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This anti-gay politician was best known for complaining about a book. Until he stormed the Capitol.

Derrick Evans of West Virginia
Derrick EvansPhoto: Screenshot / CBS

Derrick Evans, a recently-elected Republican noted for an anti-LGBTQ rant on Facebook, has resigned after his participation in the storming of the U.S. Capitol on January 6 and his subsequent arrest on January 8.

Evans live-streamed himself amongst the mob that was first to break beyond the police barriers and into the Capitol building while both chambers of Congress were in session to certify President-elect Joe Biden’s election victory. Evans even announced in the Facebook live video, “We’re in! We’re in! Derrick Evans is in the Capitol!” once he made it inside.

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Prior to making it inside, Evans narrated while recording his surroundings. He said in the video that members of the mob were “making an announcement now, saying if Pence betrays us you better get your mind right — because we’re storming the building.”

He also chanted for people around him to “move” forward and “make a hole” for him and others to get through. Others in the video can be heard saying, “stop pushing,” as Evans moves further into the building.

Evans later deleted the stream, but that did not prevent his arrest by federal officials. The Department of Justice pressed charges against him for “unlawfully entering restricted grounds and violent entry and disorderly conduct.”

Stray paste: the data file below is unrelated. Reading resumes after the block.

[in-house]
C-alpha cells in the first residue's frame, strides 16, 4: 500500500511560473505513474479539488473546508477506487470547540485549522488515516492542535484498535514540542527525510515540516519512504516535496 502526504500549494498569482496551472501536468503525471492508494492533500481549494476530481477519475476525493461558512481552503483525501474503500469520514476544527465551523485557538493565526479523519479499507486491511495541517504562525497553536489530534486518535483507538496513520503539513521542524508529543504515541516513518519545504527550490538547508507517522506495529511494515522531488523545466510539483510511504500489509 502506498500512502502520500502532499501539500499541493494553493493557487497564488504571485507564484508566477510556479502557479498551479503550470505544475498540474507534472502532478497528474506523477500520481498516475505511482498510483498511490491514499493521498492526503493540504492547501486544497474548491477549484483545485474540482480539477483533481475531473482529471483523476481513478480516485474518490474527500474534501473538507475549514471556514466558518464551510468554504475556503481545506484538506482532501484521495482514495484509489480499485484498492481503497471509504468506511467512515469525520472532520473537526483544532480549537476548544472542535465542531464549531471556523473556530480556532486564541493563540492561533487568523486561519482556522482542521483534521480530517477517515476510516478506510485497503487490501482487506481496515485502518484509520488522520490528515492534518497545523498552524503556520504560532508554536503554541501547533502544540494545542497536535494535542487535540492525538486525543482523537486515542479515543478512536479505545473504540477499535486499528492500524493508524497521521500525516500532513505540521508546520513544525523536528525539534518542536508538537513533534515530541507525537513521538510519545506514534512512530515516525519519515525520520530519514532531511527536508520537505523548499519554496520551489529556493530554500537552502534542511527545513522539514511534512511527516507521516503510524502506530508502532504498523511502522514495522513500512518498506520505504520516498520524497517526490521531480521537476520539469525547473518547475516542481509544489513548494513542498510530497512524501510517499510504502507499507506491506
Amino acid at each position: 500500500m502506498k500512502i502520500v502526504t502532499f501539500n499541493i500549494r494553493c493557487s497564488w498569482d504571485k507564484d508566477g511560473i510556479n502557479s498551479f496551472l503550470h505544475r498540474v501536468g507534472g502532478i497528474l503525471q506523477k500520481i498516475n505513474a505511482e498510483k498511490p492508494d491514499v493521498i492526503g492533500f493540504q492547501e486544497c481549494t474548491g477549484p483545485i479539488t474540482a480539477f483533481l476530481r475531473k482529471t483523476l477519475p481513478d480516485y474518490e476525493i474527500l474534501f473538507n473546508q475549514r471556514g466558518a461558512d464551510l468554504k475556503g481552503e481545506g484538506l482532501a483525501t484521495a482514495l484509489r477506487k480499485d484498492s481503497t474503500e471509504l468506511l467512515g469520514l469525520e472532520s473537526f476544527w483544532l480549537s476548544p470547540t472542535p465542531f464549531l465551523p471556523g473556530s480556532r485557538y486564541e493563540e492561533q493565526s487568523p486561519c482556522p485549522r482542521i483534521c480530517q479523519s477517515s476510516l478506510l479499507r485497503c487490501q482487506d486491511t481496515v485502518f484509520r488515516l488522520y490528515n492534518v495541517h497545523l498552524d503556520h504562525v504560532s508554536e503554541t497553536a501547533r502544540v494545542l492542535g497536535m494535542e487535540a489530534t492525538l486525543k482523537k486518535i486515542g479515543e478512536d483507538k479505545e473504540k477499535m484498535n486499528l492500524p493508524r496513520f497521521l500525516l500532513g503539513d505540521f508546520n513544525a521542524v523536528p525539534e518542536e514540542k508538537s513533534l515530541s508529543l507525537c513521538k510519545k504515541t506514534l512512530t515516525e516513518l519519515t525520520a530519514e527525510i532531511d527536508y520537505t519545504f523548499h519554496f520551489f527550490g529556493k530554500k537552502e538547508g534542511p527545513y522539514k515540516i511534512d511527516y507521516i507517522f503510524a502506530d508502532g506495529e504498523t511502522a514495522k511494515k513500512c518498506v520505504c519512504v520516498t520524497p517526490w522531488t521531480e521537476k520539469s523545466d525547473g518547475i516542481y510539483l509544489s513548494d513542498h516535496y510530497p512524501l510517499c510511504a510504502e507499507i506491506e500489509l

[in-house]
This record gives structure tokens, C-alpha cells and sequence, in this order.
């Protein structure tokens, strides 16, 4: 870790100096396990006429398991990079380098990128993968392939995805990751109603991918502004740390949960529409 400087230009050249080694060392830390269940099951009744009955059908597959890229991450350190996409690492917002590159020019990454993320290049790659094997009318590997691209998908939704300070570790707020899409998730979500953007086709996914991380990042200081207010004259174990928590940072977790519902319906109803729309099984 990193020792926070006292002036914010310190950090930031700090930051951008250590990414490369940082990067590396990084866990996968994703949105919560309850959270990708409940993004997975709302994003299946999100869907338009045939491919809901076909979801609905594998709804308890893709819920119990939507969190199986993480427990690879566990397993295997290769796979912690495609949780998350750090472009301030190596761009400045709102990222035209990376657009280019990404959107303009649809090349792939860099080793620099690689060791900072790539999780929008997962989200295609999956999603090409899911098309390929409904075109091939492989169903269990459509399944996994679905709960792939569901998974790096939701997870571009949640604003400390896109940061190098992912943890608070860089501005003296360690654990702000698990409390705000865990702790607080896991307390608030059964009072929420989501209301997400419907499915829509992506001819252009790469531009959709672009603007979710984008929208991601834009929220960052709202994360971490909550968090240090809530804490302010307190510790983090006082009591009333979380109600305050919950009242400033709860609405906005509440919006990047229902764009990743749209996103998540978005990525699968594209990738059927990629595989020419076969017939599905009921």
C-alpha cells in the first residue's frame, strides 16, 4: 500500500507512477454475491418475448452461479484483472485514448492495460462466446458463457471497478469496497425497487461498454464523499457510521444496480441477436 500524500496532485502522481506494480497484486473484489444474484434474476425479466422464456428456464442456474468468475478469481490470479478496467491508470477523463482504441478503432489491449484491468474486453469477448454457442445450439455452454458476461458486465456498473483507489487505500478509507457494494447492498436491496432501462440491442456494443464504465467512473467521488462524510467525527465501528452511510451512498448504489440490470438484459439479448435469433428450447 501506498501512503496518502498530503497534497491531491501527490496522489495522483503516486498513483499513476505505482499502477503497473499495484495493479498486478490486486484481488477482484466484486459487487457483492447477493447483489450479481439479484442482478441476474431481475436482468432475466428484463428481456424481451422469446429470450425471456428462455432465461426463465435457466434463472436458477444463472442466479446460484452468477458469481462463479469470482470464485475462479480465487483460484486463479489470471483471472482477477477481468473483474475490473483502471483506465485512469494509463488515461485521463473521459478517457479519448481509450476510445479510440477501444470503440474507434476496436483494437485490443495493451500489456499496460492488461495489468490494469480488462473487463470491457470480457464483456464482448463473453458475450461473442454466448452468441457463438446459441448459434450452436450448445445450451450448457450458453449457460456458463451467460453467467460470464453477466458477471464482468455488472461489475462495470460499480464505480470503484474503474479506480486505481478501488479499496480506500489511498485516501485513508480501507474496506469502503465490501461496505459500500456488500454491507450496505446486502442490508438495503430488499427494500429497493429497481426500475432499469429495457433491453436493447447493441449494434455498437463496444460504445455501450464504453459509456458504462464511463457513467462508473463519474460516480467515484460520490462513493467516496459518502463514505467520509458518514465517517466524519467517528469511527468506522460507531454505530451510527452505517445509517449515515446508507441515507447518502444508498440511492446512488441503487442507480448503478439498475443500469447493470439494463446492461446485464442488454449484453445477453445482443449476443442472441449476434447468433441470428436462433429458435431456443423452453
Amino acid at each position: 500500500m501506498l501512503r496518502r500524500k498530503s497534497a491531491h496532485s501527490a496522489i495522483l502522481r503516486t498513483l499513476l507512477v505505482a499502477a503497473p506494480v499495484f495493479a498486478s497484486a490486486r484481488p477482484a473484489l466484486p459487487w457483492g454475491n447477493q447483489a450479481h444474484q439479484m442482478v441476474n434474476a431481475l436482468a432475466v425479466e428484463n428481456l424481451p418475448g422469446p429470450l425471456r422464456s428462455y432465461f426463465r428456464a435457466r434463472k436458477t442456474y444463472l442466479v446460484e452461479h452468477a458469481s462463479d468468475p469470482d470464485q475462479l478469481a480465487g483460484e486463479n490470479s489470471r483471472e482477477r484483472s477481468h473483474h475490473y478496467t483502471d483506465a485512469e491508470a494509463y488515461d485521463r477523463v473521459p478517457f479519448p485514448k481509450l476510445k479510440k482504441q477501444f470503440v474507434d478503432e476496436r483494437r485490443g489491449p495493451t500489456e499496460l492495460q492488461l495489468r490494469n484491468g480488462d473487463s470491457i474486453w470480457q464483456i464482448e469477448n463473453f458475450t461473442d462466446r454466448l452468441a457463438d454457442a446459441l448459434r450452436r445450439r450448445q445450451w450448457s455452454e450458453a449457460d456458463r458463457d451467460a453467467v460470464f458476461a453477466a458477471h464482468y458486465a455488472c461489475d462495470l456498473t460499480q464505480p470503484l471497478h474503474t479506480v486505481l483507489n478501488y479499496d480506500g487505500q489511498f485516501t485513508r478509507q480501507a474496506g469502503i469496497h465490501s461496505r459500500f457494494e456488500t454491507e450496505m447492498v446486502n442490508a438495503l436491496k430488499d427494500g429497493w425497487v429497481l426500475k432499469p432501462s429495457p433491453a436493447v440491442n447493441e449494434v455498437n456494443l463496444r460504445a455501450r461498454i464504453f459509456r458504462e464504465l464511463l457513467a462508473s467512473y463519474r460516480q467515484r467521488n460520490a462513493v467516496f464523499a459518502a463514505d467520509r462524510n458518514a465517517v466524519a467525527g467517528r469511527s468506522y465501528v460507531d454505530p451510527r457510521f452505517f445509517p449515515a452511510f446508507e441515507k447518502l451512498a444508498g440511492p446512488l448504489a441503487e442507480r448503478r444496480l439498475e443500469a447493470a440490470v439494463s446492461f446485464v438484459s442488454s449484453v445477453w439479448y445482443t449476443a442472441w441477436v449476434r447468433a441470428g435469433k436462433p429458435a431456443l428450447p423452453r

Evans had been elected as one of two West Virginia state delegates representing District 19 and was sworn in on December 1.

Evans submitted his one-line resignation to West Virginia Gov. Jim Justice on January 9. “I hereby resign as a member of the West Virginia House of Delegates, effective immediately,” he wrote.

Several members of the West Virginia legislature called for Evans’ resignation or proposed removing him by a measure if he didn’t. State House Speaker Roger Hanshaw (R) said, “Delegate Evans was, unfortunately, a part of the events this week that threatened what has historically made America a beacon for the rest of the world: the peaceful transfer of power.”

Evans’ attorney, John W. Bryan, has argued in statements that the now ex-delegate was there “documenting the progress” as a journalist or lawful observer and that this was part of his “activism.”

Prior to his election, Evans previously caused controversy via Facebook, writing a factually-inaccurate rant about the oft-banned book It’s Perfectly Normal, written for as a pre-teen friendly introduction to sexual topics by Robie Harris.

Evans claimed the book, first published in 1994 and updated in 2014, “tells your children to ignore religious convictions about sin.” He also alleged the book’s drawings showed children “nude pictures” of masturbation and sex.

“It goes into great detail about homosexuality and goes as far as to say that gay men are considered to have the highest form of love. It normalizes boy on boy and girl on girl exploring and touching each other’s bodies. The book says people who disapprove of LGBTQ lifestyles, base their opinions on fears and misinformation,” Evans said.

For that reason, “those showing this to our children should be locked up,” he argued.

Evans had also received, and violated, a restraining order placed on him prior to his election, preventing him from continuing harassment of a woman that worked at West Virginia’s sole official abortion provider. Evans made “credible threats” and “engaged in stalking” as defined by the West Virginia State Code, the court found, and when he was found in violation of the restraining order, he “gave [police officers] false information” about the court’s decision.

In a statement beyond his resignation announcement, Evans said “I take full responsibility for my actions, and deeply regret any hurt, pain or embarrassment I may have caused my family, friends, constituents and fellow West Virginians.”

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